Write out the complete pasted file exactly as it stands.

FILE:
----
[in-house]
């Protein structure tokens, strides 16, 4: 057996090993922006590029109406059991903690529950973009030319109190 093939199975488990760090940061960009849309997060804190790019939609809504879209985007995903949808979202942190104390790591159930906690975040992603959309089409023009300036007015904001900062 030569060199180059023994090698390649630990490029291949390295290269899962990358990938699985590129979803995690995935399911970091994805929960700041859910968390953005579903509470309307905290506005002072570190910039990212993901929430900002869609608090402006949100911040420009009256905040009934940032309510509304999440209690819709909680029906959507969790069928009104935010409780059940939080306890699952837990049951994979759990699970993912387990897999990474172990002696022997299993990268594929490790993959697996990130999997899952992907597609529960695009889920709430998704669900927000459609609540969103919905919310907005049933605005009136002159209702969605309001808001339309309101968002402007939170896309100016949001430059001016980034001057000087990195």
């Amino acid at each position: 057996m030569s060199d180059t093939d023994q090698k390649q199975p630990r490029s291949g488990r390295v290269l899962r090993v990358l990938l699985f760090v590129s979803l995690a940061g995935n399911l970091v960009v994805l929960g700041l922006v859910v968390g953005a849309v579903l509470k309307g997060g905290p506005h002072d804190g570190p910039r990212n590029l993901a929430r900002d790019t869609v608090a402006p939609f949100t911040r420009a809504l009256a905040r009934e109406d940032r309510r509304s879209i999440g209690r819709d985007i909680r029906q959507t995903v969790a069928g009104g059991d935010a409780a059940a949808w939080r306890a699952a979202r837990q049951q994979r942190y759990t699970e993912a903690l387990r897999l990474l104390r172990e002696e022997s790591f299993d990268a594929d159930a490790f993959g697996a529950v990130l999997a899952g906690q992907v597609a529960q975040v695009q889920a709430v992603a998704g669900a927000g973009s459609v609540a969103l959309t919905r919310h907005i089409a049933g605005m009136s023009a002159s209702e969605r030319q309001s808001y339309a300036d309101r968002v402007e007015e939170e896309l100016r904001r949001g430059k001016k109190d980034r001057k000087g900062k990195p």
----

[in-house]
């Protein structure tokens, strides 16, 4: 057996090993922006590029109406059991903690529950973009030319109190 093939199975488990760090940061960009849309997060804190790019939609809504879209985007995903949808979202942190104390790591159930906690975040992603959309089409023009300036007015904001900062 030569060199180059023994090698390649630990490029291949390295290269899962990358990938699985590129979803995690995935399911970091994805929960700041859910968390953005579903509470309307905290506005002072570190910039990212993901929430900002869609608090402006949100911040420009009256905040009934940032309510509304999440209690819709909680029906959507969790069928009104935010409780059940939080306890699952837990049951994979759990699970993912387990897999990474172990002696022997299993990268594929490790993959697996990130999997899952992907597609529960695009889920709430998704669900927000459609609540969103919905919310907005049933605005009136002159209702969605309001808001339309309101968002402007939170896309100016949001430059001016980034001057000087990195």
């Amino acid at each position: 057996m030569s060199d180059t093939d023994q090698k390649q199975p630990r490029s291949g488990r390295v290269l899962r090993v990358l990938l699985f760090v590129s979803l995690a940061g995935n399911l970091v960009v994805l929960g700041l922006v859910v968390g953005a849309v579903l509470k309307g997060g905290p506005h002072d804190g570190p910039r990212n590029l993901a929430r900002d790019t869609v608090a402006p939609f949100t911040r420009a809504l009256a905040r009934e109406d940032r309510r509304s879209i999440g209690r819709d985007i909680r029906q959507t995903v969790a069928g009104g059991d935010a409780a059940a949808w939080r306890a699952a979202r837990q049951q994979r942190y759990t699970e993912a903690l387990r897999l990474l104390r172990e002696e022997s790591f299993d990268a594929d159930a490790f993959g697996a529950v990130l999997a899952g906690q992907v597609a529960q975040v695009q889920a709430v992603a998704g669900a927000g973009s459609v609540a969103l959309t919905r919310h907005i089409a049933g605005m009136s023009a002159s209702e969605r030319q309001s808001y339309a300036d309101r968002v402007e007015e939170e896309l100016r904001r949001g430059k001016k109190d980034r001057k000087g900062k990195p």